((GL11)gl).glTexParameteriv(GL10.GL_TEXTURE_2D, GL11Ext.GL_TEXTURE_CROP_RECT_OES, label.mCrop, 0);
((GL11Ext)gl).glDrawTexiOES((int) x, (int) y, 0, (int) label.width, (int) label.height);

this is fine as is, but if you want to have different colors or different alpha, you can roll out your own draw method, which is just like any other draw method because you have your own texture already, so do whatever you want to do with it. There is one for thing to keep in mind, if you are using the second method (sprite text), you need to update the texture whenever there are new text you want to show. I hope this helps.

New Version of Big2 Online released

Finally… After some productive off days during the holidays, we managed to release new versions on both iOS and Android platoform.

iOS : http://itunes.apple.com/WebObjects/MZStore.woa/wa/viewContentsUserReviews?id=375750079&pageNumber=0&%20sortOrdering=1&type=Purple+Software&mt=8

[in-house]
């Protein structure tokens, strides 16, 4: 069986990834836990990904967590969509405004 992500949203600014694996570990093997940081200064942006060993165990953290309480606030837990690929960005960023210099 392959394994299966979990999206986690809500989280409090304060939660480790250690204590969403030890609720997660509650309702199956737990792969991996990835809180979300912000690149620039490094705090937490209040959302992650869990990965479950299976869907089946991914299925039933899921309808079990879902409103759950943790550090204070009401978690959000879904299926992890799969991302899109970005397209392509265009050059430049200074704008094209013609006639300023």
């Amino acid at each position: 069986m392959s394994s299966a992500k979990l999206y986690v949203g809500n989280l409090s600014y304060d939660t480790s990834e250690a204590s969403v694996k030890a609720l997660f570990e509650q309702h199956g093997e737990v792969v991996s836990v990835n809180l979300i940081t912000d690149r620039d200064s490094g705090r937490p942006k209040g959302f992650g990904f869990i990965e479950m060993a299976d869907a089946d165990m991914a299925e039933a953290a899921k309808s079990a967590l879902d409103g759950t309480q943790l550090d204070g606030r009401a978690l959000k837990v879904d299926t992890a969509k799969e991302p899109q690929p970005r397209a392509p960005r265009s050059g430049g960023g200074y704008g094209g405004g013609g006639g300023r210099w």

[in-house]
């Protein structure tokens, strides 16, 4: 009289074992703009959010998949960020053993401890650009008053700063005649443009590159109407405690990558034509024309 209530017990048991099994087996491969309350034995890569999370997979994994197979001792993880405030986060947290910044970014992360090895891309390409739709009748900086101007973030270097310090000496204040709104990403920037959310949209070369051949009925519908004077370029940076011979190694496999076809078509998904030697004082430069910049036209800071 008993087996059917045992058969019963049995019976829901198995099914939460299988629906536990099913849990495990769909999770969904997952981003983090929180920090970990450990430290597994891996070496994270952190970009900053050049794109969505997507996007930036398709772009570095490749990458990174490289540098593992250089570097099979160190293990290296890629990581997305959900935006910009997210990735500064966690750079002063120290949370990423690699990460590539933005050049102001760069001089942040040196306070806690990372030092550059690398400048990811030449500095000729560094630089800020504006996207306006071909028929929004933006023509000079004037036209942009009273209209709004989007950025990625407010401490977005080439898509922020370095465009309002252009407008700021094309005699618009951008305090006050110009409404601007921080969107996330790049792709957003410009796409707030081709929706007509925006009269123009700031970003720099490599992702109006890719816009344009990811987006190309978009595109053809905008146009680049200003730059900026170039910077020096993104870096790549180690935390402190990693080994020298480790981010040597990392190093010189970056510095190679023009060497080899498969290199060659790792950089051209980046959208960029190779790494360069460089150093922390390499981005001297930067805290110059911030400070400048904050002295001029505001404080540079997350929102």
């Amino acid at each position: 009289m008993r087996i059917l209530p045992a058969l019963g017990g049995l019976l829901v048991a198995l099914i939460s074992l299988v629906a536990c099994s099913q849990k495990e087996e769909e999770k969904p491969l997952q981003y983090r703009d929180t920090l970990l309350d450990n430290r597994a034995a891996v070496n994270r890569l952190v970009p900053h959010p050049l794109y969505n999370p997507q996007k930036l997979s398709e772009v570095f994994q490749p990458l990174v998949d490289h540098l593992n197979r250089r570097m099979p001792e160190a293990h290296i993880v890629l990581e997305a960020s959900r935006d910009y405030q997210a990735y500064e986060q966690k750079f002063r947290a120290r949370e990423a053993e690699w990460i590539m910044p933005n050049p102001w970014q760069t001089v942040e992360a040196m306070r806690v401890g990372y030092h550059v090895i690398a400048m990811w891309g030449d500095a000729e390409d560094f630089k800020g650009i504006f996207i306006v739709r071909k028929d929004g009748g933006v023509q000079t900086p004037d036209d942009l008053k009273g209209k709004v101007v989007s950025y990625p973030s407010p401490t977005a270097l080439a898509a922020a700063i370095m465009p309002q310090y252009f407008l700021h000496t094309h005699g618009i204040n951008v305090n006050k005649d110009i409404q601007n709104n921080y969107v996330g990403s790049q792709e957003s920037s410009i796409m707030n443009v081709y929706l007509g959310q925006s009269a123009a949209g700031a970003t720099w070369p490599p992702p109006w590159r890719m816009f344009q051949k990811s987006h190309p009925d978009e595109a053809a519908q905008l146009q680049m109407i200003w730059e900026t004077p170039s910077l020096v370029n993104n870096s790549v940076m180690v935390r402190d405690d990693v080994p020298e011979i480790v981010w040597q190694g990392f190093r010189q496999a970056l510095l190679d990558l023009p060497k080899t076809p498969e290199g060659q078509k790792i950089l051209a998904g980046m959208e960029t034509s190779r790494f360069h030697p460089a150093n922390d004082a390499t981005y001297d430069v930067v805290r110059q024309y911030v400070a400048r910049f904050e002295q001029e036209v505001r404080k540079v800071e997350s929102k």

Android  : https://play.google.com/store/apps/details?id=hk.com.smapp.big2online&feature=search_result#?t=W251bGwsMSwxLDEsImhrLmNvbS5zbWFwcC5iaWcyb25saW5lIl0.

We put in so many stuff i don’t even know where to begin. So i will take a short break and come back with a post about the last thing we added – Multilingual support in OpenGL ES.

The JDBC Timestamp Timezone problem!!!

Well our development of the Android version of Big2Online is getting towards the end. We are now updating the server so we can push to both iOS and Android. We will be using GCM to do the push for android, but that’s a topic for another time. We just spent the last few hours trying to improve our design a little. One thing we want to know is when did a user last login. That sounded very simple. All we have to do is the set the last login field to the current timestamp whenever there is an update. You can do that easily through mysql.